The third generation (1950s-1960s) started at the end of World War II with “mountaineer” string band music known as blue grass, which emerged when Bill Monroe, along with Lester Flatt and Earl Scruggs (they went on to do the theme song and music for the television show The Beverly Hillbillies) were introduced by Roy Acuff at the Grand Ole Opry. Gospel music remained a popular component of country music. Another type of stripped-down and raw music with a variety of moods and a basic ensemble of guitar, bass, dobro or steel guitar (and later) drums became popular, especially among poor whites in Texas and Oklahoma. It became known as honky tonk, and had its roots in Western swing and the ranchera music of Mexico and the Border States. By the early 1950s a blend of Western swing, country boogie, and honky tonk was played by most country bands. Rockabilly was most popular with country fans in the 1950s, and 1956 could be called the year of rockabilly in country music. Beginning in the mid-1950s, and reaching its peak during the early 1960s, the Nashville Sound turned country music into a multimillion-dollar industry centered in Nashville, Tennessee. The late 1960s in American music produced a unique blend as a result of traditionalist backlash within separate genres. In the aftermath of the British Invasion, many desired a return to the “old values” of rock n’ roll. At the same time there was a lack of enthusiasm in the country sector for Nashville-produced music. What resulted was a crossbred genre known as country rock.

Fourth generation (1970s–1980s) music included outlaw country and country pop or soft pop, with roots in the countrypolitan sound, folk music, and soft rock. Between 1972 and 1975 singer/guitarist John Denver released a series of hugely successful songs blending country and folk-rock musical styles. During the early 1980s country artists continued to see their records perform well on the pop charts. In 1980 a style of “neo-country disco music” was popularized. During the mid-1980s a group of new artists began to emerge who rejected the more polished country-pop sound that had been prominent on radio and the charts in favor of more traditional “back-to-basics” production.

By the early part of the 1960s, however, the Nashville sound had become perceived as too watered-down by many more traditionalist performers and fans, resulting in a number of local scenes like the Lubbock sound and the Bakersfield sound. A few performers retained popularity, however, such as the long-standing cultural icon Johnny Cash. The Bakersfield sound began in the mid to late 1950s when performers like Wynn Stewart and Buck Owens began using elements of Western Swing and rock, such as the Breakbeat, in their music. In the ’60s performers like Merle Haggard popularized the sound. In the early 1970s, Haggard was also part of outlaw country, alongside singer-songwriters such as Willie Nelson and Waylon Jennings. Outlaw country was rock-oriented and lyrically focused on the criminal antics of the performers, in contrast to the clean-cut country singers of the Nashville sound. By the middle of the 1980s, the country music charts were dominated by pop singers, alongside a nascent revival of honky-tonk-style country with the rise of performers like Dwight Yoakum. The 1980s also saw the development of alternative country performers like Uncle Tupelo, who were opposed to the more pop-oriented style of mainstream country.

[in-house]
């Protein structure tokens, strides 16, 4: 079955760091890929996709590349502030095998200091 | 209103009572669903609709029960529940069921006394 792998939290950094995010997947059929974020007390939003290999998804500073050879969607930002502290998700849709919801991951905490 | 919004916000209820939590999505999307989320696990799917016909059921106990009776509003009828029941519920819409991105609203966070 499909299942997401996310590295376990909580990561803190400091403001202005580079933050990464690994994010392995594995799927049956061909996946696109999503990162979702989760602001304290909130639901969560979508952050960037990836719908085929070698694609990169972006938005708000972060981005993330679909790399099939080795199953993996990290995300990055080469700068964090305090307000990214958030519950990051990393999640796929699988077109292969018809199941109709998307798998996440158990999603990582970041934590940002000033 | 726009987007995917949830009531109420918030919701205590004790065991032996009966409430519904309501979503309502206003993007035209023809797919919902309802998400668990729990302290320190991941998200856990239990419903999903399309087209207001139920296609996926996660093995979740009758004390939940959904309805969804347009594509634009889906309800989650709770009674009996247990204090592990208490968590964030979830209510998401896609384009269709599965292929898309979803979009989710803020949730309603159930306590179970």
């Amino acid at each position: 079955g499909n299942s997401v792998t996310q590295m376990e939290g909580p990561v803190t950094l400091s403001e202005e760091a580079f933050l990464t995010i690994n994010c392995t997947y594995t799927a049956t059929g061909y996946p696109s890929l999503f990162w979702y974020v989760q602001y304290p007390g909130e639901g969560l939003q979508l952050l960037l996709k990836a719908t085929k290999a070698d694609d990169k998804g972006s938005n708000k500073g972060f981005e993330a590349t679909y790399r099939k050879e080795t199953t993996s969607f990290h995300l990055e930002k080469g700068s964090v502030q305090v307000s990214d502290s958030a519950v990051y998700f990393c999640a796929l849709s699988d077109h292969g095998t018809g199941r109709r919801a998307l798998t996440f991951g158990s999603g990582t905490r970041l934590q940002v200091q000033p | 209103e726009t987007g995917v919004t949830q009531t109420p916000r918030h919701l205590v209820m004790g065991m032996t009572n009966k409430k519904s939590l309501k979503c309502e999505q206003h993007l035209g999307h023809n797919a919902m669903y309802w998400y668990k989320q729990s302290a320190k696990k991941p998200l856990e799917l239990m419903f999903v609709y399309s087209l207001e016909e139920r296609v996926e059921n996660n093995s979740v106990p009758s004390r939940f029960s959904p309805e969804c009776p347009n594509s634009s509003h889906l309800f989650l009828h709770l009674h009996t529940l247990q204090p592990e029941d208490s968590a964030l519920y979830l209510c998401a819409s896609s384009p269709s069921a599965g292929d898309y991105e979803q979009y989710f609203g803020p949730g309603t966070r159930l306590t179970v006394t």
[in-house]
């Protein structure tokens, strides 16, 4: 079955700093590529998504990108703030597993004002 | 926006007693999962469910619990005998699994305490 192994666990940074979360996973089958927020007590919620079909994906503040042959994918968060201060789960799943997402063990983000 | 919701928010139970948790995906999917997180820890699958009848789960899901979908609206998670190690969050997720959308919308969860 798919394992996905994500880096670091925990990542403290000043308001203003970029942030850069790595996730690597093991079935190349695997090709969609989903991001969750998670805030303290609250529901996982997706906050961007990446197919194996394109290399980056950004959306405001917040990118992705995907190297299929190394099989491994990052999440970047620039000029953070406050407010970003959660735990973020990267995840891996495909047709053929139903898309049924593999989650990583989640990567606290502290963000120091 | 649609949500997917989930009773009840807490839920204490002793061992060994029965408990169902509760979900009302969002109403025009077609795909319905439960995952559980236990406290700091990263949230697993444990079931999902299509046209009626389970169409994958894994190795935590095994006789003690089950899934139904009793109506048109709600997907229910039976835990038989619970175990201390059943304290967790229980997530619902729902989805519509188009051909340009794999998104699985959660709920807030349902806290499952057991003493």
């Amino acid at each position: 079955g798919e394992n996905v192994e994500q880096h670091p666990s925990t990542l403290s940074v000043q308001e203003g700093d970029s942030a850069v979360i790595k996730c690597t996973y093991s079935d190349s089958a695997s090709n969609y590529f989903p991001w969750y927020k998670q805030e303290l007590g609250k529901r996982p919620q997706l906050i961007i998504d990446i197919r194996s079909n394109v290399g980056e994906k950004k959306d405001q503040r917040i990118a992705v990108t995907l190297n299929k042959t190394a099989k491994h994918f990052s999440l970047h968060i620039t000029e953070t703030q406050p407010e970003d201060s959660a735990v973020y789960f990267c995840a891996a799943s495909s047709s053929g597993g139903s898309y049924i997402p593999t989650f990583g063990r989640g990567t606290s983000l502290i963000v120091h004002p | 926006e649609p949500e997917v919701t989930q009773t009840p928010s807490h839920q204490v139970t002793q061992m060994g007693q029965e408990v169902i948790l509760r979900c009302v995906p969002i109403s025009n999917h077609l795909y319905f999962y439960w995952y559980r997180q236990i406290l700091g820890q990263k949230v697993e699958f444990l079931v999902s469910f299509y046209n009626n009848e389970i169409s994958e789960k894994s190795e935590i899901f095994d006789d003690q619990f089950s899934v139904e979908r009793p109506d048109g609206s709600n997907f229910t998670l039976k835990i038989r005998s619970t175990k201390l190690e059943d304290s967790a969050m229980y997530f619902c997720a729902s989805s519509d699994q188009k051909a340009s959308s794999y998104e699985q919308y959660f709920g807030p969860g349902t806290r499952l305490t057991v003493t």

During the fifth generation (1990s), country music became a worldwide phenomenon thanks to Garth Brooks. The Dixie Chicks became one of the most popular country bands in the 1990s and early 2000s.

The sixth generation (2000s–present) is exemplified by country singer Carrie Underwood. The influence of rock music in country has become more overt during the late 2000s and early 2010s. Attempts to combine punk and country were pioneered by Jason and the Scorchers, and in the 1980s Southern Californian cow punk scene with bands like the Long Ryders.   Hip-hop also made its mark on country music with the emergence of country rap.   Most of the best-selling country songs of this era however were in the country pop genre, such as those by Lady Antebellum, Florida Georgia Line and Taylor Swift.

 Kathy Kiefer